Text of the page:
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For over five decades, Theodore Waddell has pursued his passion for art. With careers as a professor of art and rancher, his current work reflects the influences of these two professions. His abstract impressionistic rendering of real subject matter reflect the American experience of living in the West and his love of the land, and his work draws the viewer into that world.
Born in Billings, Montana in 1941 and raised in nearby Laurel, Theodore Waddell studied art at the Brooklyn Museum Art School in Brooklyn, New York in 1962-63; received a Bachelor’s Degree from Eastern Montana College in 1966 where he studied with Isabelle Johnson; and in 1968 received a Master of Fine Arts Degree in Sculpture and Printmaking from Wayne State University in Detroit, Michigan. After returning to Montana from Michigan in 1968, Waddell joined the University of Montana’s Art Faculty where he taught until 1976. After leaving teaching in 1976, Waddell worked full-time as a rancher and artist, first managing a ranch outside Molt, and later a ranch west of Ryegate. Montana. Waddell’s career took off in 1983 when he was invited to exhibit his work in the prestigious Corcoran Biennial 38th Survey of American Art. In 2004 he was honored at the White House for his collection of paintings in various U.S. Embassies. Waddell’s work is currently on display in Nairobi, Kenya and Beijing, China.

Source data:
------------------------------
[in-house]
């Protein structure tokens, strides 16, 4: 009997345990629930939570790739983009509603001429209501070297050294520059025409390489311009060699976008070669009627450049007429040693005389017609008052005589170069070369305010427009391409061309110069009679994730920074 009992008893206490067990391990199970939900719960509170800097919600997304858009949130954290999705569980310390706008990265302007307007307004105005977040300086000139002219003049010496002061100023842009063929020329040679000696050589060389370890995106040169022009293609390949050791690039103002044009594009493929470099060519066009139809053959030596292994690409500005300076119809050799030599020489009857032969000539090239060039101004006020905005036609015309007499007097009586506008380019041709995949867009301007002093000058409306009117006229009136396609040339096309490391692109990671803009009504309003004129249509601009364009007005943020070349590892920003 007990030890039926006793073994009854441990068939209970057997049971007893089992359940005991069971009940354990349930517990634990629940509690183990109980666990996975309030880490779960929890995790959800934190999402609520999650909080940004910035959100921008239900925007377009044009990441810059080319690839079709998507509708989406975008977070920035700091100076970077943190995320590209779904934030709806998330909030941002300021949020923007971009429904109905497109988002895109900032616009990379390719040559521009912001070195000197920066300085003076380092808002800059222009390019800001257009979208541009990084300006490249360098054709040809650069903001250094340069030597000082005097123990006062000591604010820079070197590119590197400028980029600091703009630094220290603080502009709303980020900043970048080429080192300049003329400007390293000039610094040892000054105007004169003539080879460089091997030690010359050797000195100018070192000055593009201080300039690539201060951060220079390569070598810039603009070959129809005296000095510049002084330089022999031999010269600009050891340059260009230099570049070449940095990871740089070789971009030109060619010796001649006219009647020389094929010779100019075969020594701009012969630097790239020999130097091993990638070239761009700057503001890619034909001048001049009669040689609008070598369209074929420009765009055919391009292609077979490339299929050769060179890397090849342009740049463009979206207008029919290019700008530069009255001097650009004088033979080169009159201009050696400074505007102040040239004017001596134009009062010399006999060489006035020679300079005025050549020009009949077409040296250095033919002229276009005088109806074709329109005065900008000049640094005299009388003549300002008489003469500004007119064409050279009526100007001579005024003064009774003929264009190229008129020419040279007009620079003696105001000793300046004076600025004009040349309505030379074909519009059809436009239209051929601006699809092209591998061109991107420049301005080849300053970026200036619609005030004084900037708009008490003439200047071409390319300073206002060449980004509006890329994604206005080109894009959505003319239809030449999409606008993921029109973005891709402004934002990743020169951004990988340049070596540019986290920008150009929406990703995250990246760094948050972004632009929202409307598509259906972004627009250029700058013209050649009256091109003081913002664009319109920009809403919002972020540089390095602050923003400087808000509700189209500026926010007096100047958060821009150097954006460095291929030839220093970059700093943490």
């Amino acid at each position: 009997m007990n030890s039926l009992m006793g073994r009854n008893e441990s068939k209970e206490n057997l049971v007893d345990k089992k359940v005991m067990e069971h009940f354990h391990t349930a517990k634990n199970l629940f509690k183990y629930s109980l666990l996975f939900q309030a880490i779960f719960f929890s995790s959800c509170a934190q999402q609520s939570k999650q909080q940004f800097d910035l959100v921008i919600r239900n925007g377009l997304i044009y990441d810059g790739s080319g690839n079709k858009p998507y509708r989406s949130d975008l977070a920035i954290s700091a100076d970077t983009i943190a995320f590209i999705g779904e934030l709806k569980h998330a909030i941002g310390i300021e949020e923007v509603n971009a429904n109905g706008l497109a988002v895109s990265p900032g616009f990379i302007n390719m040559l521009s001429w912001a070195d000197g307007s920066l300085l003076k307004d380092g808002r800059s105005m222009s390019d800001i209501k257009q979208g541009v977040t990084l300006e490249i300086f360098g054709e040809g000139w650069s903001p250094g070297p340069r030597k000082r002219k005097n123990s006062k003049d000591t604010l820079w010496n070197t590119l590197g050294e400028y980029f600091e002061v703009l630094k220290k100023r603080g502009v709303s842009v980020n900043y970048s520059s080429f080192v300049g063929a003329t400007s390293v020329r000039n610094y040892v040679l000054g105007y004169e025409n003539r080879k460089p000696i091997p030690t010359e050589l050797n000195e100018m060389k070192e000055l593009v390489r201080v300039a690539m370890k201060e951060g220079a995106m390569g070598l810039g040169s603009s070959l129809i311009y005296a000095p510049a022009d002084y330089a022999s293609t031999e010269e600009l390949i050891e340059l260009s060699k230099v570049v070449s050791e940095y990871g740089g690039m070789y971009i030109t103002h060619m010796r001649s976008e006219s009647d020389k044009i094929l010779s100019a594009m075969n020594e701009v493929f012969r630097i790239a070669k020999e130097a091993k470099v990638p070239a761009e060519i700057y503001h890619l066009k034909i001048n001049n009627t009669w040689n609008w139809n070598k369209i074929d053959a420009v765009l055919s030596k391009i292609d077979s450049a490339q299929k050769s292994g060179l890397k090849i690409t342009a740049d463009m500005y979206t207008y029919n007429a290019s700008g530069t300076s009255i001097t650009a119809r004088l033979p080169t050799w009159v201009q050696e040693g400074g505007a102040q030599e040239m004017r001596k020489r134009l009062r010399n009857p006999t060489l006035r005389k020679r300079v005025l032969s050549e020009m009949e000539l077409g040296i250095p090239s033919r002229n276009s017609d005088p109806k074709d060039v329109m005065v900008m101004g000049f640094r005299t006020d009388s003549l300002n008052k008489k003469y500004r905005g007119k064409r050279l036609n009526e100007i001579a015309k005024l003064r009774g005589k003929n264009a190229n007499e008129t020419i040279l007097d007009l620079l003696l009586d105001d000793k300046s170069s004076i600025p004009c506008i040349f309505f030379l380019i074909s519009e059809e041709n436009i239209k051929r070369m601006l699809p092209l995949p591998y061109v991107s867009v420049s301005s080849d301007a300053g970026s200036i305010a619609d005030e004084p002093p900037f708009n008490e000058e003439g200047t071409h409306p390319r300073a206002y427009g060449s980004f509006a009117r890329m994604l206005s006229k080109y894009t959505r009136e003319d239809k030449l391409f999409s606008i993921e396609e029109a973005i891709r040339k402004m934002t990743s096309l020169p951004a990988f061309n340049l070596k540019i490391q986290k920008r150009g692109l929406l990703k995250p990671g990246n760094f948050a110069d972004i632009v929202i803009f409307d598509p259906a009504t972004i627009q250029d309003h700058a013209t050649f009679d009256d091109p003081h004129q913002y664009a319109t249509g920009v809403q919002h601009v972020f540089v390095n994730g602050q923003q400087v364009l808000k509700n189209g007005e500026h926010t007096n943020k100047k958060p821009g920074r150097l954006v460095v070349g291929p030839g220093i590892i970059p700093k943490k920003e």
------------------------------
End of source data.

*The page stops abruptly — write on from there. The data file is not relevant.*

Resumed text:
Today, Waddell divides his time between his ranches and studios in Sheridan, Montana and Hailey, Idaho where he lives with his wife, writer and photographer Lynn Campion. In these settings, he continues to paint almost daily. His works are found in private and corporate collections throughout the world, and are currently exhibited in galleries and museums throughout the west.